The Lamp

Where truth can be shared.

Keep Making Sense: More Judicial Victories for Marriage

Posted by thelamp on July 20, 2006

Courts in two more states have upheld efforts to define marriage the way God does, as the union of one man and one woman. CMC is grateful for a wave of rulings that mark a departure from the activist decisions that make a Federal Marriage Amendment necessary.

Last week, the 8th U.S. Circuit Court of Appeals reversed last year’s ruling by U.S. District Judge Joseph Bataillon, which struck down Nebraska’s marriage amendment. In 2000, 70 percent of the state’s voters approved the amendment. Bataillon had ruled that the amendment was too broad and denied homosexuals the right to participate in the political process. The appeals court wisely noted that the amendment “and other laws limiting the state-recognized institution of marriage to heterosexual couples are rationally related to legitimate state interests and therefore do not violate the Constitution of the United States.”

Also last week, Tennessee’s state supreme court cleared the way for that state’s marriage amendment to appear on the Nov. 7 ballot. The American Civil Liberties Union had sued to block the proposal from appearing on the ballot, but the court ruled that the ACLU did not have standing in the case.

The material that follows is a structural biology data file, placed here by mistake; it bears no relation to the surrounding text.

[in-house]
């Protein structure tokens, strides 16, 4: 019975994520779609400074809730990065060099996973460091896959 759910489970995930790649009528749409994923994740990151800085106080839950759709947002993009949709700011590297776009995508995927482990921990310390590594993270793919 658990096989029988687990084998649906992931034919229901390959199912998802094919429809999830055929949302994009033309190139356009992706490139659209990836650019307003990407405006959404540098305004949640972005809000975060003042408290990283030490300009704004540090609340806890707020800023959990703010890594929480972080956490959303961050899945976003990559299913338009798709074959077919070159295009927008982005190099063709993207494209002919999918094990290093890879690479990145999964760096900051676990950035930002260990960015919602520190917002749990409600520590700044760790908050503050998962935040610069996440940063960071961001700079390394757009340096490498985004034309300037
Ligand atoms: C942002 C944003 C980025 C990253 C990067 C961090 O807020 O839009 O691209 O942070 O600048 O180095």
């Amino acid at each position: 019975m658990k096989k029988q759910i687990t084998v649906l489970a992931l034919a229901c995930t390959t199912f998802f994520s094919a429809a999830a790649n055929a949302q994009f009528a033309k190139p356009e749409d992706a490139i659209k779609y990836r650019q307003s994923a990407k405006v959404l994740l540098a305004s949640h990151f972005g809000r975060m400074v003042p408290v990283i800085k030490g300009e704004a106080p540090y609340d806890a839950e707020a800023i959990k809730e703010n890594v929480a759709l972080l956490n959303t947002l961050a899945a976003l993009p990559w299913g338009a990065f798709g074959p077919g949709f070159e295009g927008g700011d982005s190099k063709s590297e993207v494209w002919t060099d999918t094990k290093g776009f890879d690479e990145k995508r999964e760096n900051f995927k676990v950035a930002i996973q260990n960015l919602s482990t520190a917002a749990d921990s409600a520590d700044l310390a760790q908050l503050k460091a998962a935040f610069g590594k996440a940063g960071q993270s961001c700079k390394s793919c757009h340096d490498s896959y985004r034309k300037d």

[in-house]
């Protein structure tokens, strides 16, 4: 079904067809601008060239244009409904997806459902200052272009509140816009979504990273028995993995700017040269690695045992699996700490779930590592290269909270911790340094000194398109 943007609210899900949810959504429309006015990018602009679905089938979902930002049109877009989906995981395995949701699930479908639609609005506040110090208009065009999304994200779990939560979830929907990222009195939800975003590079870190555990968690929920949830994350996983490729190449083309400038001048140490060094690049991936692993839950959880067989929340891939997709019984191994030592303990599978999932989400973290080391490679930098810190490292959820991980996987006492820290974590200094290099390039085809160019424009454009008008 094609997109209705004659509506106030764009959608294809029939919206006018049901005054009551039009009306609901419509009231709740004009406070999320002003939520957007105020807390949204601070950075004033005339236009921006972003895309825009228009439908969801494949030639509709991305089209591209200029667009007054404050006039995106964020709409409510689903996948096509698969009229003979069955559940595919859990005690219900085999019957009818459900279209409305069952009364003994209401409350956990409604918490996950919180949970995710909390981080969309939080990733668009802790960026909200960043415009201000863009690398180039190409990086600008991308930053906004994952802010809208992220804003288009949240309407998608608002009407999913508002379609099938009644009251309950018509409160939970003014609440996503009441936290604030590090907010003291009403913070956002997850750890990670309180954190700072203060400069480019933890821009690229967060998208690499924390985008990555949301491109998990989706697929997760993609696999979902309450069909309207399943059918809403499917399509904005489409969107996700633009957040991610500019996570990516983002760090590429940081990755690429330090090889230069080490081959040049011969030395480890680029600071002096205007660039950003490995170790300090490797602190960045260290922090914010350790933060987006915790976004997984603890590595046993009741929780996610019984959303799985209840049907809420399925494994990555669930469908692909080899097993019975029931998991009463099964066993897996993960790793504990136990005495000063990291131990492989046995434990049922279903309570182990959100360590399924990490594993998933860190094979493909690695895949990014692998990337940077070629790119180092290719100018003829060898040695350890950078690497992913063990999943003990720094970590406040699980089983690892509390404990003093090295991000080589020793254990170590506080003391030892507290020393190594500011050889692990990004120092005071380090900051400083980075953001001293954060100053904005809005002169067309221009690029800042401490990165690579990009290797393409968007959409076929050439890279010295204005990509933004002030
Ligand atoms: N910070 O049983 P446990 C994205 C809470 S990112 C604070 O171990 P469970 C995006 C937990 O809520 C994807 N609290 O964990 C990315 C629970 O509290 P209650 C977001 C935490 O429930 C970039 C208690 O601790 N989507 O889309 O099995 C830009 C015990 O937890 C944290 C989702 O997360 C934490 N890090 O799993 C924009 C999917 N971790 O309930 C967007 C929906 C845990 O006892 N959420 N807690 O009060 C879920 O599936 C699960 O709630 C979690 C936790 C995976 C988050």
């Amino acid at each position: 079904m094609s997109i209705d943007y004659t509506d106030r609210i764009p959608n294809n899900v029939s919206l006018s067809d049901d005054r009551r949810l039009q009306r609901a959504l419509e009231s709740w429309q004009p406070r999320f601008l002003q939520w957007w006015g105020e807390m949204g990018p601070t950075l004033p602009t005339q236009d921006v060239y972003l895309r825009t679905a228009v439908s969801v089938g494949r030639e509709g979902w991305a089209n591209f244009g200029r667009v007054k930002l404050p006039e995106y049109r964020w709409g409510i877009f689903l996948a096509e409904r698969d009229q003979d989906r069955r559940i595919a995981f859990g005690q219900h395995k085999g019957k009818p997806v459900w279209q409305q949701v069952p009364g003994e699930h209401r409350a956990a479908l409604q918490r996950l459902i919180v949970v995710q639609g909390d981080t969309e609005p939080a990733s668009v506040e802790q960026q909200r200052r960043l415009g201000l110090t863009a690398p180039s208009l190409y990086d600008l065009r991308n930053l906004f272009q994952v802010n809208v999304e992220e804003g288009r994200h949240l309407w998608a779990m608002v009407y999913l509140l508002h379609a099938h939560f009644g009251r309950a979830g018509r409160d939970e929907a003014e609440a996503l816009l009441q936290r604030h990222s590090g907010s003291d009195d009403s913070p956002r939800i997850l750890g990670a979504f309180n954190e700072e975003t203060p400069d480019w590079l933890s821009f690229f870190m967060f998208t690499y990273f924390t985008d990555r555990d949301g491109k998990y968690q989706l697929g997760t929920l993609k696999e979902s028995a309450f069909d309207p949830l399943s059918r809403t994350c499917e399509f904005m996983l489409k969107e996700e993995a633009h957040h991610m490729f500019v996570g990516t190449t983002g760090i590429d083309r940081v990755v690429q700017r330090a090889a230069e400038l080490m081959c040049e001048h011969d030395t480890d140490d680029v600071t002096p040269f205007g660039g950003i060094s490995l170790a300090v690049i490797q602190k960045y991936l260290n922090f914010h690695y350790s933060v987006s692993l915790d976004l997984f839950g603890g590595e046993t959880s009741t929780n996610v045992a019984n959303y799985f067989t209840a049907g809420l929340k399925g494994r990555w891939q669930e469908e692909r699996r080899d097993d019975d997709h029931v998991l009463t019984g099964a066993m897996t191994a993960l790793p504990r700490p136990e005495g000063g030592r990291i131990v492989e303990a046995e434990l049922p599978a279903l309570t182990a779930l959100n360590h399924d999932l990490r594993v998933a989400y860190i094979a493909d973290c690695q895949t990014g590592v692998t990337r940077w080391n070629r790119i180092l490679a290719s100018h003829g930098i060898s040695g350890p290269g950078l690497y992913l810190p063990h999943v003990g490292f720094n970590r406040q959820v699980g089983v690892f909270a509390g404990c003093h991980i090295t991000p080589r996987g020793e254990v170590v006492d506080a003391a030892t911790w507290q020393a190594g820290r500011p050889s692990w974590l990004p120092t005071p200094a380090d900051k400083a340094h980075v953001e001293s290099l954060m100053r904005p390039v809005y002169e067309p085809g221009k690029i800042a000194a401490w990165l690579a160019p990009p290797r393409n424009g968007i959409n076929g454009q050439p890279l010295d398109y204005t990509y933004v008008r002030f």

Earlier this month, courts in New York, Georgia and even Massachusetts have made rulings that favor proponents of biblical marriage. In each case, the courts have chosen to adhere to the constitutionally assigned role of the judiciary, and not to create new law in support of a political agenda. CMC welcomes these developments.

We don’t expect the liberal media to understand that these decisions simply reflect a trend, however small, of judges doing the job they’re supposed to do. The New York Times, for example, declared the Nebraska and Tennessee decisions “setbacks to gay rights.” CMC hopes these recent court decisions guide future jurists considering the right of marriage proponents to take their views to the people, just as advocates of any other political or moral issue can.


What do you think?  Post your comments below.


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